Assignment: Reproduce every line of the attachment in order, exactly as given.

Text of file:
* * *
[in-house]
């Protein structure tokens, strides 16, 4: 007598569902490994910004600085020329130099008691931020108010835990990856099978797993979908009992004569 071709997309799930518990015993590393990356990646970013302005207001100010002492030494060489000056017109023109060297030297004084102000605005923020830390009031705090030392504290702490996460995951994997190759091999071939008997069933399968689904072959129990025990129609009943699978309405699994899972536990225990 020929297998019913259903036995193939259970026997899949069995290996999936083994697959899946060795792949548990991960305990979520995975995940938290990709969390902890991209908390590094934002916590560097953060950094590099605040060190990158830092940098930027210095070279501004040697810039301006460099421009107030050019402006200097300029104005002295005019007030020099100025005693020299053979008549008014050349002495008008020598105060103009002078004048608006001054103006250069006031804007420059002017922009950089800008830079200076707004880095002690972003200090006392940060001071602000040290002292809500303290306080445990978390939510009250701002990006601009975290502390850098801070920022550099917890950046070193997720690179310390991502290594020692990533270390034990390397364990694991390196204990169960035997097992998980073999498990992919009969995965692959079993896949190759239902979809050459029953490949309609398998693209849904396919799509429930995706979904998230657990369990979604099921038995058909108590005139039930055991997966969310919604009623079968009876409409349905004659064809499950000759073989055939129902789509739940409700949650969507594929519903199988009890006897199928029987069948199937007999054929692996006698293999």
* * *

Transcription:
[in-house]
């Protein structure tokens, strides 16, 4: 007598569902490994910004600085020329130099008691931020108010835990990856099978797993979908009992004569 071709997309799930518990015993590393990356990646970013302005207001100010002492030494060489000056017109023109060297030297004084102000605005923020830390009031705090030392504290702490996460995951994997190759091999071939008997069933399968689904072959129990025990129609009943699978309405699994899972536990225990 020929297998019913259903036995193939259970026997899949069995290996999936083994697959899946060795792949548990991960305990979520995975995940938290990709969390902890991209908390590094934002916590560097953060950094590099605040060190990158830092940098930027210095070279501004040697810039301006460099421009107030050019402006200097300029104005002295005019007030020099100025005693020299053979008549008014050349002495008008020598105060103009002078004048608006001054103006250069006031804007420059002017922009950089800008830079200076707004880095002690972003200090006392940060001071602000040290002292809500303290306080445990978390939510009250701002990006601009975290502390850098801070920022550099917890950046070193997720690179310390991502290594020692990533270390034990390397364990694991390196204990169960035997097992998980073999498990992919009969995965692959079993896949190759239902979809050459029953490949309609398998693209849904396919799509429930995706979904998230657990369990979604099921038995058909108590005139039930055991997966969310919604009623079968009876409409349905004659064809499950000759073989055939129902789509739940409700949650969507594929519903199988009890006897199928029987069948199937007999054929692996006698293999």